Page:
The interesting implication of Baumol's Cost Disease

Sadly, letters to The Times need to be short:


Sir, Harry Wallop (“Going shopping? Here’s the proof that you’ve never had it so cheap”, Sep 13) wonders why university, theatre and healthcare have risen in price while women’s shoes, calculators and tennis rackets seem to have fallen. It’s called Baumol’s cost disease. As a society gets richer manufactured items will fall in price relative to services. It’s one reason why the NHS budget has to increase faster than general inflation every year.

Tim Worstall

Senior fellow, Adam Smith Institute, London SW1

It’s the “what do we do next” part of this which is so interesting.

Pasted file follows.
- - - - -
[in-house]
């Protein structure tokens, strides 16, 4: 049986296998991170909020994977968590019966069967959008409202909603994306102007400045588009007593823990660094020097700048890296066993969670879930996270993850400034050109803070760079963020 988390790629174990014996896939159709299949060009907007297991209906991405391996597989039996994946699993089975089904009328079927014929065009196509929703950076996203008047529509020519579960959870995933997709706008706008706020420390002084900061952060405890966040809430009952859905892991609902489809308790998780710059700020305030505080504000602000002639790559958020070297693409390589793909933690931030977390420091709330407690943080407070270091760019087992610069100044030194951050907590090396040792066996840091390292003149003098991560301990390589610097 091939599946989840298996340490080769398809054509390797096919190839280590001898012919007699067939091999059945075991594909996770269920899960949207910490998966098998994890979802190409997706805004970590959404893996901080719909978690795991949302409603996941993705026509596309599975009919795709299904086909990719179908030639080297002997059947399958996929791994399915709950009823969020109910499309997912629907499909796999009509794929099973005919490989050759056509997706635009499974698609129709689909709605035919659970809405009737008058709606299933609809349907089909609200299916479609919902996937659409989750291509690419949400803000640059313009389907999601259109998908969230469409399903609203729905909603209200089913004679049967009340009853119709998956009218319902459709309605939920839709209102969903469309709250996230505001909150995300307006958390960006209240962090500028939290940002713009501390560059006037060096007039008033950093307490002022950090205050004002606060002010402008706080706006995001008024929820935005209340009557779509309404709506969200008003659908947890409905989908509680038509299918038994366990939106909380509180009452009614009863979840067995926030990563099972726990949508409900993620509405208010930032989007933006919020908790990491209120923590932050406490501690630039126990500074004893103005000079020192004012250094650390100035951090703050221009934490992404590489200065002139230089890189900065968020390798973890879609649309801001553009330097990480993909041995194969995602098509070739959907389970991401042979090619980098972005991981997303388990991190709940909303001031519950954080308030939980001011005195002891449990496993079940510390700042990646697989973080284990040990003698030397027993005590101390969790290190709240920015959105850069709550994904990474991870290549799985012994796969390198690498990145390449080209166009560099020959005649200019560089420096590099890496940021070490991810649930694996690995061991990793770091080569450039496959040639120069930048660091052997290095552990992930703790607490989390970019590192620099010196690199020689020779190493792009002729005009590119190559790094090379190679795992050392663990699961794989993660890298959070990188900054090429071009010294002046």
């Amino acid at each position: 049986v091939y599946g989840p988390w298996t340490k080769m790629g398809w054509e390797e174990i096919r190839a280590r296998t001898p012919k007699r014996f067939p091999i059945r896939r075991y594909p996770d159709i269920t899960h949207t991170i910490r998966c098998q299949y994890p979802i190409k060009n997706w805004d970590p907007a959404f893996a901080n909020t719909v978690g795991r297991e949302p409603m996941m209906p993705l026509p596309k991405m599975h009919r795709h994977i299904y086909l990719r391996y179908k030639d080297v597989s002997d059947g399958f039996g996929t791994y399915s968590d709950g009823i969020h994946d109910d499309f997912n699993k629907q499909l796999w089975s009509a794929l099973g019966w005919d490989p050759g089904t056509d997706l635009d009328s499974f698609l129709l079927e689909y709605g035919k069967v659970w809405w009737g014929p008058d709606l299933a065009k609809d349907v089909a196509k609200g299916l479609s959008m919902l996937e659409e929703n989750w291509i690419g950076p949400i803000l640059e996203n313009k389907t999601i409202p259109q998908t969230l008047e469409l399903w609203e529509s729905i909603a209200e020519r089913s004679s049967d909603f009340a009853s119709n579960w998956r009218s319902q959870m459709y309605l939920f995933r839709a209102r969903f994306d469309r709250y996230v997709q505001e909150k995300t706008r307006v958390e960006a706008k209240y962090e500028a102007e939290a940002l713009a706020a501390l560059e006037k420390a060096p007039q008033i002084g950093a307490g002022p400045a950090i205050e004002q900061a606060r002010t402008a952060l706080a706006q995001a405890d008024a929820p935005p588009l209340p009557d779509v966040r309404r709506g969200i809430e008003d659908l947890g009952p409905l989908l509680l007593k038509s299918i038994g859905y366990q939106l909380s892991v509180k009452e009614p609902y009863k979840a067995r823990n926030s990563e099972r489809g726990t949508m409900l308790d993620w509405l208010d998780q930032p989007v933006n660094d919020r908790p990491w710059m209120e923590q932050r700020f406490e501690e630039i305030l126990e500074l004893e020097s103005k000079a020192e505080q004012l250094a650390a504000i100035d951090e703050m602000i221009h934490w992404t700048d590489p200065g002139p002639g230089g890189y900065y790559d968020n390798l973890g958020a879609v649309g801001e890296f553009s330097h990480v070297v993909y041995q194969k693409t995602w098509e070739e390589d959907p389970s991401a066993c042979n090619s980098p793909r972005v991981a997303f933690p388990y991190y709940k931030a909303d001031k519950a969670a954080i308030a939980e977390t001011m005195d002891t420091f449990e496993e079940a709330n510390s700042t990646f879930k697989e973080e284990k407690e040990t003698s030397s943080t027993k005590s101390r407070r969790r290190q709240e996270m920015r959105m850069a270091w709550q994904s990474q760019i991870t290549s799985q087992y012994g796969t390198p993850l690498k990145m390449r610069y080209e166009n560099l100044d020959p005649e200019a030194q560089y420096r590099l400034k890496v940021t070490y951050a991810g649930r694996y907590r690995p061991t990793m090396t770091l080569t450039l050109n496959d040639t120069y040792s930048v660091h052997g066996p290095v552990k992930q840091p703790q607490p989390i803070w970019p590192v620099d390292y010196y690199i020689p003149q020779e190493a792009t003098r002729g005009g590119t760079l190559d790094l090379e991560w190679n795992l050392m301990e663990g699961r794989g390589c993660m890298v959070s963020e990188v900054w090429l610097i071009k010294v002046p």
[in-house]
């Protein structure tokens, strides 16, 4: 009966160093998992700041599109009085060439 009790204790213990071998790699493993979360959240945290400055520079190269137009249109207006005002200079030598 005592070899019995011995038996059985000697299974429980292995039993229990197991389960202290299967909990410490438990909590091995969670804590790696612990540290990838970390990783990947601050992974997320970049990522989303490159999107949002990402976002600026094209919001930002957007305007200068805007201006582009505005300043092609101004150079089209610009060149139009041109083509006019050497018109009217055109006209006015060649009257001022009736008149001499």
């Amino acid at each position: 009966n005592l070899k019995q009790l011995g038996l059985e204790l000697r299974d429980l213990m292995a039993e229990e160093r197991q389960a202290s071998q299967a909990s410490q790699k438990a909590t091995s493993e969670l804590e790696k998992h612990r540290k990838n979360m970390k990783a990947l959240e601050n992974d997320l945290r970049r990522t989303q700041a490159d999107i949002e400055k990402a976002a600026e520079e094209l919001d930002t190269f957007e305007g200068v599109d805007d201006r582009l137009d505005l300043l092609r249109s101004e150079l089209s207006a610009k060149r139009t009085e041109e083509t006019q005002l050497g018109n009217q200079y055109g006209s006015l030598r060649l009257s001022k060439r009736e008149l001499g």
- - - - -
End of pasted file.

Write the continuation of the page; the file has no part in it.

The observation is that wages - the costs of labour - are set by the general level of productivity in the society. Further, that it’s easier to increase productivity in manufacturing via automation than it is in services. For if we can automate it then it’s no longer a service, it’s a manufacture. Thus the value of the embodied labour in those services will rise more than that in manufactures. And rising wages is that very signal, proof perfect, of the increasing richness of the society.

So, services will rise in cost relative to manufactures. And thus Polly Toynbee’s repeated observation that the NHS needs a 4% budget increase every year just to stand still.

OK. But what do we do about it?

We know that the way to increase productivity is via markets and their competition. Thus we need more markets and competition in services than we do in manufactures. That productivity increase is harder, d’ye see, therefore we must make more effort to achieve it.

It’s the very fact that the NHS inflation rate is above the general one that insists we have that competition.